If all that wasn’t bad enough, then there was the half-assed way Comets TV games were handled on KCTV.  The team was treated like a red-headed stepchild by Channel 5 throughout their entire existence, as the station would only air their games when it was convenient for them.  Many Comets telecasts originated from San Diego, Tacoma and L.A. and usually started at 9:30PM, K.C. time, but quite often, Channel 5 would join these West Coast matches in-progress at 10:30 following their “Eyewitless News”.  This usually meant the game broadcast began with two minutes or less remaining in the 2nd quarter, so in effect, they were sending their people all the way across two time zones just to cover half a soccer game!  In early 1991, a Sunday afternoon game from Baltimore was joined with ten whole seconds left in the 1st quarter following a CBS college basketball telecast of UNLV and Arkansas that no one here in KC gave a rip about.  In 1989, a Sunday afternoon broadcast from Wichita was tape-delayed--until 10:45 that night, more than eight hours after the game started!  Yet another time, during a game from Wichita, Channel 5 lost its broadcast feed about 9:45PM.  They went with live radio play-by-play in the interim and abandoned the broadcast altogether when the news came on at 10:00, even though the game wasn’t over yet!  I have no doubt they did this on purpose.  It’s funny how Channel 5 was loathe to pre-empt weeknight prime-time CBS programming in favor of Comets games, yet it was perfectly okey-dokey to do so whenever Billy Graham did one of his weeklong “crusades” every other month or when Channel 5 would air their self-serving "For Kids' Sake" and "The Best of Call For Action" programs.  And heaven forbid that Channel 5 viewers would’ve ever had to go without “Wheel Of Fortune” for an evening now and then—a 1990 Comets game from Cleveland that started at 6:30, Central time, didn’t hit the air until 7:00 after most of the 1st quarter expired just so all the Rain Men around town wouldn’t miss their Pat and Vanna fix for the night.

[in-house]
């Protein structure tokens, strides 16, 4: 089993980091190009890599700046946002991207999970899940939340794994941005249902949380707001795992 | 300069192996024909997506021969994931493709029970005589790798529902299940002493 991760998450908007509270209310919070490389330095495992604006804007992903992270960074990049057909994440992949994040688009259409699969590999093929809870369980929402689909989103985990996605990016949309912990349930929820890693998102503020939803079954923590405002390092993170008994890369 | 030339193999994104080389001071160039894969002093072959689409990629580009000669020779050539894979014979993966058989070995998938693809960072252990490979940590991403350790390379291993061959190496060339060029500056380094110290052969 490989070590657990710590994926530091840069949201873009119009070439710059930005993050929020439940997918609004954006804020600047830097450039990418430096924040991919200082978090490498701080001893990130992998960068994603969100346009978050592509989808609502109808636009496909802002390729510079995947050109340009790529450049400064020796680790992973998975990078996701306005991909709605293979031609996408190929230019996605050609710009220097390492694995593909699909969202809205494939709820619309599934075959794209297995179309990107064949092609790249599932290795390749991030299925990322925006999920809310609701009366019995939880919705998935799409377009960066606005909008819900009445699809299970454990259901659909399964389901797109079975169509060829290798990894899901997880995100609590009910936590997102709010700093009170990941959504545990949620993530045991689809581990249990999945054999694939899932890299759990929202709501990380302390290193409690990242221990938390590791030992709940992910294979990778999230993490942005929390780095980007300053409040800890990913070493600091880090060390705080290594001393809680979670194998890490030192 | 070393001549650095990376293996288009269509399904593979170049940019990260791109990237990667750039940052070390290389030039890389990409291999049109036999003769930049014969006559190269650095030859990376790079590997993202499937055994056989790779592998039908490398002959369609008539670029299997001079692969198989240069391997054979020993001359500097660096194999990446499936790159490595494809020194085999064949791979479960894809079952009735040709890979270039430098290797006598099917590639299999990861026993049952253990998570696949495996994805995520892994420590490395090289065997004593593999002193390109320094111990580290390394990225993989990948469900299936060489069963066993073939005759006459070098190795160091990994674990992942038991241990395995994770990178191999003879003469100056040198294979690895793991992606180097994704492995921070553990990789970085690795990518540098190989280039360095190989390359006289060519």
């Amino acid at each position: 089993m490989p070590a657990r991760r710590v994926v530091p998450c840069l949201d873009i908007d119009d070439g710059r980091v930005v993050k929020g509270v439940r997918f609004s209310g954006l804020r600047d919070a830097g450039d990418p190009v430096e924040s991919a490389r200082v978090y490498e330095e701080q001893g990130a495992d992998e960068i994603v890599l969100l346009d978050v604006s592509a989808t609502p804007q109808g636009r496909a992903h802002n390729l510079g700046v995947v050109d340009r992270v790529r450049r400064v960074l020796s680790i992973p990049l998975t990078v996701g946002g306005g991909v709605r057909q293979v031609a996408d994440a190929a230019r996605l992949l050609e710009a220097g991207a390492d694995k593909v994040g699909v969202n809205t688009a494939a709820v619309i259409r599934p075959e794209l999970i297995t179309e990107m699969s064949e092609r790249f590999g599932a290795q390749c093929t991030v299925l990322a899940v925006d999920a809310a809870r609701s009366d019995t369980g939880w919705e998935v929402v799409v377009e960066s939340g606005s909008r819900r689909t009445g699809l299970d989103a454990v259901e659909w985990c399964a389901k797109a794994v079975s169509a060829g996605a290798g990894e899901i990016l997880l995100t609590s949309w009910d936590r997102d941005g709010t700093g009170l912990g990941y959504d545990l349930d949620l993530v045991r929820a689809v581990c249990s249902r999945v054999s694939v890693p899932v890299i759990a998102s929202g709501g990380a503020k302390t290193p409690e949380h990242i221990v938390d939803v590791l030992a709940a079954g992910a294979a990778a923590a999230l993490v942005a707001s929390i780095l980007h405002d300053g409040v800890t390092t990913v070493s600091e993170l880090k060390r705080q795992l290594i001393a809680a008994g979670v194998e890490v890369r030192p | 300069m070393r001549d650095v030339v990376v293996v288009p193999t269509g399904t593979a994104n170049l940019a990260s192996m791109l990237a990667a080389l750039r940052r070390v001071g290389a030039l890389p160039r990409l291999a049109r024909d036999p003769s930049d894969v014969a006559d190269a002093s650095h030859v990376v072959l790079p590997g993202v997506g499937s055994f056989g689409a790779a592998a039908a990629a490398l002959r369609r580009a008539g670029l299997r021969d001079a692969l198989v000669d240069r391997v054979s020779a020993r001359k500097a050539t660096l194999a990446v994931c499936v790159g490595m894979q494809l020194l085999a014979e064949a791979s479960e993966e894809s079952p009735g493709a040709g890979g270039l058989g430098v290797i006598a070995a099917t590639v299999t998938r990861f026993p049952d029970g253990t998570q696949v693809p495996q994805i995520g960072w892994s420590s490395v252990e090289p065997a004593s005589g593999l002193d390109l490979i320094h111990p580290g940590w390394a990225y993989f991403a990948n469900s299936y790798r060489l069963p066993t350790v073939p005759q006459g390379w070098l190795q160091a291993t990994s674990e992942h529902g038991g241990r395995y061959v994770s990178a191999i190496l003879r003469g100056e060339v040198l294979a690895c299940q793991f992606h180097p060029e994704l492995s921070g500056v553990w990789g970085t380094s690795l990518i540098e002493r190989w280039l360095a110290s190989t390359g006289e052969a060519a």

Ironically, the very LAST Comets telecast was SportsChannel America's broadcast of Game 2 of the 1991 playoffs from Wichita carried on local TV by Channel 62, which is Channel 5’s sister station today.  Channel 62 succeeded at something Channel 5 had failed to do throughout the 1990-91 season—televise a Comets game live in its entirety!  In a nutshell, KCTV-5’s “special coverage” of the Comets was an absolute joke.  Unfortunately back then, the team didn’t have many choices when it came to TV outlets, unlike today with cable stations like Metro Sports and even Channel 29, who carried most of the Kansas City Wizards games on TV this season.  However, a select few Comets games in the late ‘80s aired locally on American Cablevision (now Time-Warner) with KKJC-AM Sports Director Chuck Heinz (my radio co-hort at the time, #57 in your program, naturally) and retired Comets defender Clive Griffiths at the mics.  Chuck and Clive’s on-air performances far outclassed anything Channel 5 ever did for the Comets.  Chuck even sought my help on learning the pronunciation of some of the players names, which I was only to happy to coach him on, like "Margetic—sounds kinda like 'my headache'; Boncek = BON-check", etc.  Here's a little sample of Chuck and Clive's work, courtesy of a fellow MISL junkie who amassed a nice library of games on VHS back in the day.  Just as an aside, I think I remember Chuck telling me about how he (or it might've been Clive) once spilled a full cup of soda and ice out of the press box perched on high at the mighty St. Louis Arena onto some poor unsuspecting soul below him in the stands during a broadcast.  Oops…